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Stories Of Apples: An exploration of the arenas of a London food supply

Nicol, Poppy 2010. Stories Of Apples: An exploration of the arenas of a London food supply. Presented at: AESOP Sustainable Food Conference, Brighton, UK, 29.10.2010 - 30.10.2010.

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Abstract

When considering metropolitan food systems, London could be perceived as consumptive goliath. As one of the key capitalist powerhouses of the west, it thrives upon the circulation of conspicuous capital. The food system within the city remains superficially tangible yet predominantly conspicuous in terms of the landscapes from which most food is derived. But even within such a ‘global’ city, a plurality of stories exists. This paper presents a study that considers how a variety of apples enter a community within London. The apple acts as a device through which a city-region’s food system and extent of connectivity with relevant productive land may be analysed and explored - leading to an examination of (r)urban food systems. Through deconstruction of the ‘applescape’ of a distinct community, different scales and meanings of procurement are considered. Through conducting a multi-level analysis, four different arenas are examined. These include the mainstream retail applescape in the form of supermarkets and the wholesale market sphere, which supplies the majority of independent retailers within the city. Cases of more direct links with producers are then considered - via community supported agriculture box schemes and local farmer’s markets – cases which, to some extent, connect more explicitly with the surrounding peri-urban interface. These economic cases are then contrasted with examples of more ecologically localised procurement in the form of gleaning projects and community orchards. The ways in which these different journeys are understood and accounted for is explored. It is hoped that the collection of accounts will lead to a more nuanced understanding of the different possible routes an apple might take in entering or growing within the city. What happens when production re-enters the public sphere of the urban environment? What stimulates individuals and groups to pursue different forms urban food supply? Does the (r) urbanisation of the apple lead to the thing gaining more meaning than commodity and does this ricochet in to the wider urban arena?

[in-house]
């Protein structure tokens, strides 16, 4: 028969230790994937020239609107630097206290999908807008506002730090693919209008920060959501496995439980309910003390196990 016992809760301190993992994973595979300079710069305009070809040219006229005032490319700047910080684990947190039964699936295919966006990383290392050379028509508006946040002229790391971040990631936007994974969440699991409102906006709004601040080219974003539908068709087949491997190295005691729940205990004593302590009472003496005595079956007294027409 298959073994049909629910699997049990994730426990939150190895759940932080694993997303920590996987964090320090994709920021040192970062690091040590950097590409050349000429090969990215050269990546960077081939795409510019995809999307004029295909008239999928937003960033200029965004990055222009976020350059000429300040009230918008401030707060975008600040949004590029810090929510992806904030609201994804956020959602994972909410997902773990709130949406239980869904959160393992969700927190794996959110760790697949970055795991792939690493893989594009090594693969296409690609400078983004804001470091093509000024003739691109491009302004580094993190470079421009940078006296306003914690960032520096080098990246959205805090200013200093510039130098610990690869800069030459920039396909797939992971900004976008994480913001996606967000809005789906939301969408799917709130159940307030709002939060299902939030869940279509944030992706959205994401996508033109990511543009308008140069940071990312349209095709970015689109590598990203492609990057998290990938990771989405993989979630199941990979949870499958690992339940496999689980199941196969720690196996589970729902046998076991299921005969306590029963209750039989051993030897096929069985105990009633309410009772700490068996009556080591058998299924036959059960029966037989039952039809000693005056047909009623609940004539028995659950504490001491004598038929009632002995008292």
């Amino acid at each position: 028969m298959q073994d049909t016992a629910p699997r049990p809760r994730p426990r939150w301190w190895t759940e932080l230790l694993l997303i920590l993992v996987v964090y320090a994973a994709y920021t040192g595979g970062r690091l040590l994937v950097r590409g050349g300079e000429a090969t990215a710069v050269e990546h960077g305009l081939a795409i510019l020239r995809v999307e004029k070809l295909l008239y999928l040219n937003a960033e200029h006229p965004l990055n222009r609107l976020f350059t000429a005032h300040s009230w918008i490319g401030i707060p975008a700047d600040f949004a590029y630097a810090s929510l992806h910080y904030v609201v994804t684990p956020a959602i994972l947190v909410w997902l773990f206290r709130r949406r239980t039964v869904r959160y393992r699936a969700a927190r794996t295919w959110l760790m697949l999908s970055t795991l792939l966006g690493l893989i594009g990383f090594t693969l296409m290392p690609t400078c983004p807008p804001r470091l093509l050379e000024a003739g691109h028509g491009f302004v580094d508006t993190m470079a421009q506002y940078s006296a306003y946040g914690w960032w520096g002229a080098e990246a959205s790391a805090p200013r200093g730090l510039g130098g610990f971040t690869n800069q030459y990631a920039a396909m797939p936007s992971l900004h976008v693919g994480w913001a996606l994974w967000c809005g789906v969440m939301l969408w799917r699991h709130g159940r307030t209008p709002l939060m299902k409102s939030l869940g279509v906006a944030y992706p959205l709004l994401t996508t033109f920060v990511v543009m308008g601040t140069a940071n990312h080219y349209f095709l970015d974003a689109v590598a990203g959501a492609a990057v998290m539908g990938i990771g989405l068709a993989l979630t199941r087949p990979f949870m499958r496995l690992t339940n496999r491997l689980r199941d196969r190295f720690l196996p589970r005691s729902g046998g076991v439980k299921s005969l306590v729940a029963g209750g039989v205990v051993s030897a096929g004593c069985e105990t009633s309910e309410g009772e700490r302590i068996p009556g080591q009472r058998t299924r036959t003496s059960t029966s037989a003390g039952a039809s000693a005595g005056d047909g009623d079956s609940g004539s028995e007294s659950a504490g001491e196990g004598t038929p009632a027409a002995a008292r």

Item Type: Conference or Workshop Item (Paper)
Status: Unpublished
Schools: Centre for Business Relationships, Accountability, Sustainability and Society (BRASS)
Geography and Planning (CPLAN)
Subjects: G Geography. Anthropology. Recreation > GF Human ecology. Anthropogeography
Last Modified: 30 Jun 2017 02:09
URI: http://orca-mwe.cf.ac.uk/id/eprint/20369

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